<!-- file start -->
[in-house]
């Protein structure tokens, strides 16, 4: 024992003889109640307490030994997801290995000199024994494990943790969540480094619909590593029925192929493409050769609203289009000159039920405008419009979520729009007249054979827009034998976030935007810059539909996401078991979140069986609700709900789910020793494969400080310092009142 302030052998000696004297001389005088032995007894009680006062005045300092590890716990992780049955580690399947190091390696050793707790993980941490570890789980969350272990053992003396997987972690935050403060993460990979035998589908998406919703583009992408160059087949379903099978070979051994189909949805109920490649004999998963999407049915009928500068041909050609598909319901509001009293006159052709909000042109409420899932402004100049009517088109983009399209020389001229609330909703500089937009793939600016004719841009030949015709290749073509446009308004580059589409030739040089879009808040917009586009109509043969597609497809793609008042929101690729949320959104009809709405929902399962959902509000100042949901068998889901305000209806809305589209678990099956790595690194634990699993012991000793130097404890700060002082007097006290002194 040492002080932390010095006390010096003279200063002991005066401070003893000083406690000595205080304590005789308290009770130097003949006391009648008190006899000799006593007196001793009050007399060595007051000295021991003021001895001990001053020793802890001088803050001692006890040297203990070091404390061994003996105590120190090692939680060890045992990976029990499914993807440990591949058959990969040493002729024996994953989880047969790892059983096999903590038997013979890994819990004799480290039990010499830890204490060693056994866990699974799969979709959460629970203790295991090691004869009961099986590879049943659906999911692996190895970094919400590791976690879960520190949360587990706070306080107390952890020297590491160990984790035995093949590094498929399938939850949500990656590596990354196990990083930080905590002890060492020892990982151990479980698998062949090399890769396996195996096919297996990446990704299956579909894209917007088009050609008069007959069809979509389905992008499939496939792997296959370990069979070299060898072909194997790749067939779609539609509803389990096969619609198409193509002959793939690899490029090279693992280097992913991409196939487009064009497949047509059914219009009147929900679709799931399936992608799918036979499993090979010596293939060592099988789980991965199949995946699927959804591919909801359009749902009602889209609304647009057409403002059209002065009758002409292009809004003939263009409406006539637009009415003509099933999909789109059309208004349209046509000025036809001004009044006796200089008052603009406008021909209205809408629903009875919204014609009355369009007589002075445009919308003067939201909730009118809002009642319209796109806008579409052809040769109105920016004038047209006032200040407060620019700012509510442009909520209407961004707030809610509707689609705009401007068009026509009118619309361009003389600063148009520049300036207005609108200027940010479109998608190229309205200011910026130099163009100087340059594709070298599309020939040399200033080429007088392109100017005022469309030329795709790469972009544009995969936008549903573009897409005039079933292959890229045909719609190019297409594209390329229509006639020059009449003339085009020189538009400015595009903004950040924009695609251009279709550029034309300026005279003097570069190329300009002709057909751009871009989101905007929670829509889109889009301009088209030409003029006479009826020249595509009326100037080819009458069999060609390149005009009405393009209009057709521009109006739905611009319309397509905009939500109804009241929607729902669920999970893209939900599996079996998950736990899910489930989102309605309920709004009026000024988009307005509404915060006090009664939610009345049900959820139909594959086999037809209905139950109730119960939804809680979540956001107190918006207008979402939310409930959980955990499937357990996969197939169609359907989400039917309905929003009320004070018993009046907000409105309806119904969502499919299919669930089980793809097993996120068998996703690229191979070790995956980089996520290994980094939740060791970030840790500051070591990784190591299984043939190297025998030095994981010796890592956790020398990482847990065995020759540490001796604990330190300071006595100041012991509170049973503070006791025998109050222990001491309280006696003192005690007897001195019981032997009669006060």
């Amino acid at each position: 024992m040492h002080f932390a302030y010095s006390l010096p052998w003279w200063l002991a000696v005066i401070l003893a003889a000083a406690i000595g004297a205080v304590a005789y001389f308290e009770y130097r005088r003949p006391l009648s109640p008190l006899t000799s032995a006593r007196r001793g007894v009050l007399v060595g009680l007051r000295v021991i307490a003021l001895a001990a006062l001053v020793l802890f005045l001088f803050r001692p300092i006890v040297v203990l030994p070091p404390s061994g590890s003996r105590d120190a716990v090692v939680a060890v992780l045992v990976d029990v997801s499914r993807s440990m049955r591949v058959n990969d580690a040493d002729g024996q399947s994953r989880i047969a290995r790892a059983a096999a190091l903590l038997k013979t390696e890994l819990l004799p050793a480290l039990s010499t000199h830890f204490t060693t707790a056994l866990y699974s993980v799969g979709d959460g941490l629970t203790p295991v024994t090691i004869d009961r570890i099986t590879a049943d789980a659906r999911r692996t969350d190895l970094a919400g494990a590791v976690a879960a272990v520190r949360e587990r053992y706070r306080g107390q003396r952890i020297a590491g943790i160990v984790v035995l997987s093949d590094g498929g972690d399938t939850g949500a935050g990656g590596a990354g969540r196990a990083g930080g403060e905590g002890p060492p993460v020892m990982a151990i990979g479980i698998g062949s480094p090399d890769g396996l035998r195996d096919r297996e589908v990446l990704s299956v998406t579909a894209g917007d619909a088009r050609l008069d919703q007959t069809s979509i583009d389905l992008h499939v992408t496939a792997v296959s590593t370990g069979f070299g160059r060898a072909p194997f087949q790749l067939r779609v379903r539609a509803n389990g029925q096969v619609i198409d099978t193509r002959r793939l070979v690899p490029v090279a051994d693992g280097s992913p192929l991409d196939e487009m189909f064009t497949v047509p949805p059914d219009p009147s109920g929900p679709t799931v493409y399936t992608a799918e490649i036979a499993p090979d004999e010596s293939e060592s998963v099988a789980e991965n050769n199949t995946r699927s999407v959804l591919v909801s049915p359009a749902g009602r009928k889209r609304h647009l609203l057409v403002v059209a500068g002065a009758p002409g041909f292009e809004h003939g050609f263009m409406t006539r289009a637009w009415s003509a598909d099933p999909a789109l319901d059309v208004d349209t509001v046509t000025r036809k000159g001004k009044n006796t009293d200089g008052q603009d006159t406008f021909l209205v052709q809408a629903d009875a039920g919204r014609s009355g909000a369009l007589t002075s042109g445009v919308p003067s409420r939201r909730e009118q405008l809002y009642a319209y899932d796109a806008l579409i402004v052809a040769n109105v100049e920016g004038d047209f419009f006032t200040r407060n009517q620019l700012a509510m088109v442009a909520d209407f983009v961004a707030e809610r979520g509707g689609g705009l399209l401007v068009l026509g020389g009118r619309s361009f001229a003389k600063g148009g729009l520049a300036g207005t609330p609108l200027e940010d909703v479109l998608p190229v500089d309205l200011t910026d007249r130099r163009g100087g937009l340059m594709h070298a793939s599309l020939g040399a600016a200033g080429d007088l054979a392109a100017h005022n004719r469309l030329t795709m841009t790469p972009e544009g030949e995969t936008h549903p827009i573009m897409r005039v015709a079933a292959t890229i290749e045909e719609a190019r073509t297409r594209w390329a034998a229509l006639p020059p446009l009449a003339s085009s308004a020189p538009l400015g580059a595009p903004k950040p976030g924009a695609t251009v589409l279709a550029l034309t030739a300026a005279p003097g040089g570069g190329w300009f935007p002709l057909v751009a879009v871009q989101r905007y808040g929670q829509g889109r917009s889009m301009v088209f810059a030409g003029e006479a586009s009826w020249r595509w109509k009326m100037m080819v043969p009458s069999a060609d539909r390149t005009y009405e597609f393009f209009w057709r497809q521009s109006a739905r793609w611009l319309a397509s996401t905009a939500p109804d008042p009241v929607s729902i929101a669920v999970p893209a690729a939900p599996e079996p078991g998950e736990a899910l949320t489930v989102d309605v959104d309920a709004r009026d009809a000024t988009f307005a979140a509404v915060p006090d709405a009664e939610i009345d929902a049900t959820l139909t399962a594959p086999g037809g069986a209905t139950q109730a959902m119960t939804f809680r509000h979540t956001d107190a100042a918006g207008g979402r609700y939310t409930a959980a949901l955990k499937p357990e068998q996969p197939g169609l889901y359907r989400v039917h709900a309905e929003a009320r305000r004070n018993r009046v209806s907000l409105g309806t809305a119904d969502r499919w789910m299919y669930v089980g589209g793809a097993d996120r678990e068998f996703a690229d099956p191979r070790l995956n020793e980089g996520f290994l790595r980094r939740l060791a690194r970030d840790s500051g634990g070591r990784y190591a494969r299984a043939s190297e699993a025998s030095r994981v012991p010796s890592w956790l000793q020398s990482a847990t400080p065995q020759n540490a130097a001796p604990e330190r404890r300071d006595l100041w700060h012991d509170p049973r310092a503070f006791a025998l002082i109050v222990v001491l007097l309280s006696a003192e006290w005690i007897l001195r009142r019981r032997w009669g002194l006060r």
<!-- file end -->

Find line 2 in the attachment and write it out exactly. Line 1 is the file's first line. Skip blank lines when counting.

């Protein structure tokens, strides 16, 4: 024992003889109640307490030994997801290995000199024994494990943790969540480094619909590593029925192929493409050769609203289009000159039920405008419009979520729009007249054979827009034998976030935007810059539909996401078991979140069986609700709900789910020793494969400080310092009142 302030052998000696004297001389005088032995007894009680006062005045300092590890716990992780049955580690399947190091390696050793707790993980941490570890789980969350272990053992003396997987972690935050403060993460990979035998589908998406919703583009992408160059087949379903099978070979051994189909949805109920490649004999998963999407049915009928500068041909050609598909319901509001009293006159052709909000042109409420899932402004100049009517088109983009399209020389001229609330909703500089937009793939600016004719841009030949015709290749073509446009308004580059589409030739040089879009808040917009586009109509043969597609497809793609008042929101690729949320959104009809709405929902399962959902509000100042949901068998889901305000209806809305589209678990099956790595690194634990699993012991000793130097404890700060002082007097006290002194 040492002080932390010095006390010096003279200063002991005066401070003893000083406690000595205080304590005789308290009770130097003949006391009648008190006899000799006593007196001793009050007399060595007051000295021991003021001895001990001053020793802890001088803050001692006890040297203990070091404390061994003996105590120190090692939680060890045992990976029990499914993807440990591949058959990969040493002729024996994953989880047969790892059983096999903590038997013979890994819990004799480290039990010499830890204490060693056994866990699974799969979709959460629970203790295991090691004869009961099986590879049943659906999911692996190895970094919400590791976690879960520190949360587990706070306080107390952890020297590491160990984790035995093949590094498929399938939850949500990656590596990354196990990083930080905590002890060492020892990982151990479980698998062949090399890769396996195996096919297996990446990704299956579909894209917007088009050609008069007959069809979509389905992008499939496939792997296959370990069979070299060898072909194997790749067939779609539609509803389990096969619609198409193509002959793939690899490029090279693992280097992913991409196939487009064009497949047509059914219009009147929900679709799931399936992608799918036979499993090979010596293939060592099988789980991965199949995946699927959804591919909801359009749902009602889209609304647009057409403002059209002065009758002409292009809004003939263009409406006539637009009415003509099933999909789109059309208004349209046509000025036809001004009044006796200089008052603009406008021909209205809408629903009875919204014609009355369009007589002075445009919308003067939201909730009118809002009642319209796109806008579409052809040769109105920016004038047209006032200040407060620019700012509510442009909520209407961004707030809610509707689609705009401007068009026509009118619309361009003389600063148009520049300036207005609108200027940010479109998608190229309205200011910026130099163009100087340059594709070298599309020939040399200033080429007088392109100017005022469309030329795709790469972009544009995969936008549903573009897409005039079933292959890229045909719609190019297409594209390329229509006639020059009449003339085009020189538009400015595009903004950040924009695609251009279709550029034309300026005279003097570069190329300009002709057909751009871009989101905007929670829509889109889009301009088209030409003029006479009826020249595509009326100037080819009458069999060609390149005009009405393009209009057709521009109006739905611009319309397509905009939500109804009241929607729902669920999970893209939900599996079996998950736990899910489930989102309605309920709004009026000024988009307005509404915060006090009664939610009345049900959820139909594959086999037809209905139950109730119960939804809680979540956001107190918006207008979402939310409930959980955990499937357990996969197939169609359907989400039917309905929003009320004070018993009046907000409105309806119904969502499919299919669930089980793809097993996120068998996703690229191979070790995956980089996520290994980094939740060791970030840790500051070591990784190591299984043939190297025998030095994981010796890592956790020398990482847990065995020759540490001796604990330190300071006595100041012991509170049973503070006791025998109050222990001491309280006696003192005690007897001195019981032997009669006060």